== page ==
Aug 22, 2023 - News

Body cameras now in use by Portland police

Illustration of a police hat with a badge shaped like a video camera icon.

Illustration: Brendan Lynch/Axios

Portland's long-disputed police body camera program started Monday. About 150 officers will wear cameras during this pilot phase, which runs through Oct. 19.

Why it matters: Portland is the last big city to equip officers with body cameras, which the police bureau says will "enhance the community-police relationship by providing additional transparency."

  • Opponents still have concerns about body cams potentially being used for crowd surveillance, although former city council member Jo Ann Hardesty said technology improvements helped change her mind about that.

How it works: The cameras are attached to officers' vests, and police are instructed to start recording when they are sent on a call, among other times.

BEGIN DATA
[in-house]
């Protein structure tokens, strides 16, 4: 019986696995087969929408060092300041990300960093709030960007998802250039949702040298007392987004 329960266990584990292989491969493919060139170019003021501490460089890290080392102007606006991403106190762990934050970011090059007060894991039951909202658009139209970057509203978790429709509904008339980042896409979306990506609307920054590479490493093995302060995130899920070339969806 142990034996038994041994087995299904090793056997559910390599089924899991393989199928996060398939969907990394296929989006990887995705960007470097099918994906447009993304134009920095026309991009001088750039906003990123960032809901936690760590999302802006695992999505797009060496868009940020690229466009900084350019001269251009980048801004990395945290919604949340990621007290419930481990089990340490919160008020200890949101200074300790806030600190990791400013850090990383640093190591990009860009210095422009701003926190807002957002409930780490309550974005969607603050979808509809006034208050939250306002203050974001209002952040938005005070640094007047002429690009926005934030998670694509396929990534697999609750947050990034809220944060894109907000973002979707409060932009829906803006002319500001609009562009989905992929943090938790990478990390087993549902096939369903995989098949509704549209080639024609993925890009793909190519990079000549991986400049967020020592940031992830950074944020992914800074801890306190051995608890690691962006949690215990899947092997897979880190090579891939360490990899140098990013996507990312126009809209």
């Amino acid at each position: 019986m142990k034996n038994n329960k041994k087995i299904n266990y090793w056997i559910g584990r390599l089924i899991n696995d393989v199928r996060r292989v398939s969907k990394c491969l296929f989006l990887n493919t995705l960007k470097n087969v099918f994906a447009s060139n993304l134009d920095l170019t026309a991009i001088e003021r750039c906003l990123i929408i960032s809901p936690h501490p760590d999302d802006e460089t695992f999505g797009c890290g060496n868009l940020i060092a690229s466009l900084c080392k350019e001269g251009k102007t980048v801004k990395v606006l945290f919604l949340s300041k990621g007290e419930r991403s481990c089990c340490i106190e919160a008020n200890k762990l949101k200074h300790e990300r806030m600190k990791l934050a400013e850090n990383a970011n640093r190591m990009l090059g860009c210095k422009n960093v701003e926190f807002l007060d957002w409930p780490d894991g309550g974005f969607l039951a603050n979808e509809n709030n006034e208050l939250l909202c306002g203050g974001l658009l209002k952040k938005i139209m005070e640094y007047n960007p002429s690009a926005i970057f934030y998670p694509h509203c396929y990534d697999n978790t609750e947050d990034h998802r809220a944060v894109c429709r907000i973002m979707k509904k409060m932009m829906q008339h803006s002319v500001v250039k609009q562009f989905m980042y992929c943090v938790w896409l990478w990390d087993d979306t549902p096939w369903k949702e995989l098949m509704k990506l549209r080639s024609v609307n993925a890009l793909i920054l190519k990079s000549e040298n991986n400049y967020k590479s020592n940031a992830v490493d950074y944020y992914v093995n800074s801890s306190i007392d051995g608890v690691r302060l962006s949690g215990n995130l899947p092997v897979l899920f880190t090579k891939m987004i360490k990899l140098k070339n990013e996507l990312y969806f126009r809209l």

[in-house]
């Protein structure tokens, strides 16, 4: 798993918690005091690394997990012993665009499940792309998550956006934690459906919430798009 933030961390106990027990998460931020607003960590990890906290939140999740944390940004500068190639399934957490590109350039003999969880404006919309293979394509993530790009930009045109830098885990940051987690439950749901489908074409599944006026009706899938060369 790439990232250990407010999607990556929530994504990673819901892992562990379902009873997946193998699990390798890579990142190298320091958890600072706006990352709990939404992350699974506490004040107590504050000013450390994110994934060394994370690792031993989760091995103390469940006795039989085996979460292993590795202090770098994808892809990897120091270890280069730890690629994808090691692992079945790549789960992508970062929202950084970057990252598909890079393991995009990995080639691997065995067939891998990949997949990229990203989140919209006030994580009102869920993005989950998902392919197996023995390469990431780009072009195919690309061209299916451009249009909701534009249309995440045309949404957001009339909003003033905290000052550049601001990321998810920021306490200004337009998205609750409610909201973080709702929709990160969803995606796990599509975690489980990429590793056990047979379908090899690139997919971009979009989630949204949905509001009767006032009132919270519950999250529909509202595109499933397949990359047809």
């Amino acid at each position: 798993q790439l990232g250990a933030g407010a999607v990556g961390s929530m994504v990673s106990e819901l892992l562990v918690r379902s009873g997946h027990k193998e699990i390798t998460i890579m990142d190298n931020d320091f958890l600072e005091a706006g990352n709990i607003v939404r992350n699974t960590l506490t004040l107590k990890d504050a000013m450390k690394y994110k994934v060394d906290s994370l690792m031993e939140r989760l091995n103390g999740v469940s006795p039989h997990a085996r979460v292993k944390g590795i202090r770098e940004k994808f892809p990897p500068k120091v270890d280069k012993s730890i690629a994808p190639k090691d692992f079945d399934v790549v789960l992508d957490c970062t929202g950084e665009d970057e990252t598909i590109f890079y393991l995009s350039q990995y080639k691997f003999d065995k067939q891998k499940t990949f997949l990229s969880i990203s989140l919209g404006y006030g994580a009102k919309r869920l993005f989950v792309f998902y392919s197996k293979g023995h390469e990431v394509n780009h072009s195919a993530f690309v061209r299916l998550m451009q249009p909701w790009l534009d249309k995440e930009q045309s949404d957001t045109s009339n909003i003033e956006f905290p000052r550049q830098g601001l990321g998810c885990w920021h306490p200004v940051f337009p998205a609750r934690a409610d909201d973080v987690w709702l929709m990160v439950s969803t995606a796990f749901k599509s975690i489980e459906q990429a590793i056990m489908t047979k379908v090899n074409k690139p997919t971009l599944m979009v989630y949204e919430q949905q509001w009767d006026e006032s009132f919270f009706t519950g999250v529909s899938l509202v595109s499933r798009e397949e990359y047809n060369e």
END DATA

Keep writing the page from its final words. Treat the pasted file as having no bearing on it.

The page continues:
• Bluetooth sensors automatically turn on the cameras when weapons are drawn or police car flashing lights are turned on.
  • Only officers in Portland's Central Precinct, which covers the west and inner east side, and a unit focused on reducing gun violence will wear cameras during the pilot.
  • The number of officers wearing a camera any given day will vary depending on staffing, police spokesperson Terri Wallo Strauss told Axios. On Monday, nearly 50 officers over three shifts were expected to be using the cameras.

The intrigue: Body cams were delayed in Portland in part due to disagreement on whether officers who used deadly force could review footage before writing incident reports.

  • Long negotiations ended earlier this year with an agreement that officers can only review footage after telling internal investigators what happened.
  • Once a statement is given, officers and investigators can review body cam footage and "clarify any discrepancies," per policy.
  • Their statement has to be recorded within 48 hours after any use of potentially deadly force.

Of note: According to research from the U.S. Department of Justice, the jury is still out on the effectiveness of body cameras to meet their major goals: improving safety and evidence quality and lowering agency liability and complaints about police behavior.

What's next: All 300 or so Portland patrol officers are expected to be wearing body cameras by next fall.


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